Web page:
picture of Hellen Obiri

Olympic Preview: Women's Distance

Aug 10, 2016

The women's distance events at the 2016 Olympic Games begin with the 10K on Friday, August 12. Check out the biggest storylines heading into the 5K and 10K in Rio de Janeiro.

Women’s 5K

Last Three Podiums
2015 Worlds: Almaz Ayana, Senbere Teferi, Genzebe Dibaba
2013 Worlds: Meseret Defar, Mercy Cherono, Almaz Ayana
2012 Olympics: Meseret Defar, Vivian Cheruiyot, Tirunesh Dibaba

Team USA with 2016 season bests
Shelby Houlihan (15:06), Kim Conley (15:10), Abbey D’Agostino (15:14)

Team Kenya
Vivan Cheruiyot, Hellen Obiri, Mercy Cherono

Team Ethiopia
Almaz Ayana, Senbere Teferi, Ababel Yeshaneh

2016 world leaders
Almaz Ayana (14:12), Hellen Obiri (14:32), Mercy Cherono (14:33)
*World No. 2 Viola Kibiwot was not named to the Kenyan team

How are America’s chances?
Two Americans made the Olympic 5K final in 2012. Three made the final at Worlds in 2013. Only one made the final last summer in Beijing. Can this team of two first-time Olympians (Shelby Houlihan and Abbey D’Agostino) and one experienced veteran (Kim Conley) contend for a medal? It would be an incredible feat.

Ethiopians Meseret Defar and Tirunesh Dibaba own all six of the Olympic gold and bronze medals from London, Beijing and Athens. At last summer’s World Championships, Ethiopia swept the podium. In fact, an American has never won an Olympic or world medal in the 5000m. Team USA is sending three athletes who are fully capable of making the final, though.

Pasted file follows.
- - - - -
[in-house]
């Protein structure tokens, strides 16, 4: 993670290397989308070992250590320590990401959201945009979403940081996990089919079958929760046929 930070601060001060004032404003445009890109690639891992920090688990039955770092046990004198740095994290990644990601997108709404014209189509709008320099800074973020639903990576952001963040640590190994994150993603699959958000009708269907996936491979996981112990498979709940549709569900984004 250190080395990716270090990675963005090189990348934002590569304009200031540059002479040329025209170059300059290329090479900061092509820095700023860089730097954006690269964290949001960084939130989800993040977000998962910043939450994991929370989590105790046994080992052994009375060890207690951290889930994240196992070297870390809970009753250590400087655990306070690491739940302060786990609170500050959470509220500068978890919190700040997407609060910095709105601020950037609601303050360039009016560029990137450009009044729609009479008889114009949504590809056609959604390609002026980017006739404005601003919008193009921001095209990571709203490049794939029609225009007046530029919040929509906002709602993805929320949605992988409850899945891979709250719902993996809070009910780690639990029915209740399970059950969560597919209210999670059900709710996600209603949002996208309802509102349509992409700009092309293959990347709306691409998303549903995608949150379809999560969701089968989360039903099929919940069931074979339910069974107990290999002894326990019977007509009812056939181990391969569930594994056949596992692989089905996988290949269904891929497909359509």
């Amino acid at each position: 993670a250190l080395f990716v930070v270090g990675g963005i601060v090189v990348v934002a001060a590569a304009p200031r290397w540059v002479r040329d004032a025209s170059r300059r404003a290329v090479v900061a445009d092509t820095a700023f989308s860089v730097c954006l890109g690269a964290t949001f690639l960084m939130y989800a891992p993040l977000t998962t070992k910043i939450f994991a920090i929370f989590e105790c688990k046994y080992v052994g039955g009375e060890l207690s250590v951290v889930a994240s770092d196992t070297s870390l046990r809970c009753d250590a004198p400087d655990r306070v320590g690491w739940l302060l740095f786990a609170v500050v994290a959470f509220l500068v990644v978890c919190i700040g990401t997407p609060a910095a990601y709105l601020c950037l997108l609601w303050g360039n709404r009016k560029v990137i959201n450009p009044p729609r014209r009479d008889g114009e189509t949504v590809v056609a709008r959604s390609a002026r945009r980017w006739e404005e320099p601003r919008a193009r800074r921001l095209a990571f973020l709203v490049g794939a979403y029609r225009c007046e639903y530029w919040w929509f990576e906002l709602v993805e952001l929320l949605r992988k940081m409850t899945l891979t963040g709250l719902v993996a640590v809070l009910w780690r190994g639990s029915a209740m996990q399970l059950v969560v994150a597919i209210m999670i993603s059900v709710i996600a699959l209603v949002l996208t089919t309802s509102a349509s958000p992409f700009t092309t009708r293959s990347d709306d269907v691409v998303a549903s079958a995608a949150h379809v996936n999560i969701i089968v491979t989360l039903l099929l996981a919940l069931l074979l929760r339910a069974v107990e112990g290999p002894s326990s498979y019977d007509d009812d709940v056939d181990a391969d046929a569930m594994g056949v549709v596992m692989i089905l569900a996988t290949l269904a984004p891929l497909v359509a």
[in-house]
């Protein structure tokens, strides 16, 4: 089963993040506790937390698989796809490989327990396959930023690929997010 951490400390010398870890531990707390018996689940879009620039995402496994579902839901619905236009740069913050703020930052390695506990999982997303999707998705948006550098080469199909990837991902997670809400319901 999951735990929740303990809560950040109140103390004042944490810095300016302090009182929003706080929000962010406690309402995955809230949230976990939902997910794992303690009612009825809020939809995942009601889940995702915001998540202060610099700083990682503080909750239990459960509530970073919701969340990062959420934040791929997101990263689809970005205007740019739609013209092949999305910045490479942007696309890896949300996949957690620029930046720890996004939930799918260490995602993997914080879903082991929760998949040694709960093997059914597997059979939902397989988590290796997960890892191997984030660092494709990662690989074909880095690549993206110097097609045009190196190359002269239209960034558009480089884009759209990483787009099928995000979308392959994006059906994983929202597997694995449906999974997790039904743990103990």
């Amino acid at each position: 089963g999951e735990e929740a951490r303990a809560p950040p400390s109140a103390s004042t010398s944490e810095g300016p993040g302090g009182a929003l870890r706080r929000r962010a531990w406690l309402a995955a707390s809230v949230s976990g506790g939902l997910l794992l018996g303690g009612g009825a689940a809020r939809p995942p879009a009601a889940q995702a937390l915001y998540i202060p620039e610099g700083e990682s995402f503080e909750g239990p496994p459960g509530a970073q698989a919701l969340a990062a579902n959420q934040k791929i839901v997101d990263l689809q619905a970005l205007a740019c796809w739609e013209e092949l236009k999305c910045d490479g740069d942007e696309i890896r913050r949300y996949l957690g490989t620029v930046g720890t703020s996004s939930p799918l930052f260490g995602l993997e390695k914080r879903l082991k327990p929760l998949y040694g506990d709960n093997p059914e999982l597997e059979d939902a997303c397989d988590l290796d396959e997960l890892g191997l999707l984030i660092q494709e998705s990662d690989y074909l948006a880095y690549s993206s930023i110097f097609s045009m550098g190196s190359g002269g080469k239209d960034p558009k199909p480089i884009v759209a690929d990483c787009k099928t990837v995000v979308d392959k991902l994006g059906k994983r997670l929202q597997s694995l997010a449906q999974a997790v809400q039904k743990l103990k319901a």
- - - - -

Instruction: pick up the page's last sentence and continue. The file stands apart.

Conley made her second Olympic team in the 5K after losing her shoe in the Olympic Trials 10K a few days prior. Though she’s run within eight seconds of her PB (15:08) four times this spring, world-record pace would be a tall order for Conley, whose strength is her strength. With a half marathon PB of 69:44 and 10K best of 31:48, Conley is a true distance runner as opposed to Houlihan and D’Agostino.

Houlihan has the best closing speed out of the bunch. When she ran 15:06 indoors, it certainly got people wondering if this would be her Olympic event. She ran 2:01 and 4:03 this outdoor season before finishing runner-up behind Molly Huddle at the Trials. With Huddle focusing only on the 10K, Houlihan could be America’s best shot. She’s got the closing speed to compete with anybody, but the East Africans might be too far ahead when she makes her hard finishing move.

D’Agostino is a toss-up. She finished fifth in the 3K at the World Indoor Championships in March, but suffered from an injury during most of the outdoor season. Her season’s best 1500m of 4:14 is way off her 4:08 PB, but her 15:14 fifth-place performance at the Trials was good enough to qualify. Yes, it’s roughly 11 seconds slower than her 15:03 from last July, but perhaps the lack of racing this spring means she’ll peak at the perfect moment in Rio. She ran an out-of-character 16:16 to finish 12th in her World Championship prelim last summer, so making the final would be huge for Abbey D.

Who will win or medal?
Almaz Ayana ran under 14:17 three times the last two seasons, and came within one second of Tirunesh Dibaba’s 14:11.15 world record on June 2 in Rome. Considering she obliterated 1500m world record-holder and machine woman Genzebe Dibaba in Beijing last summer, it’s likely she’ll win gold in Rio and break the world record.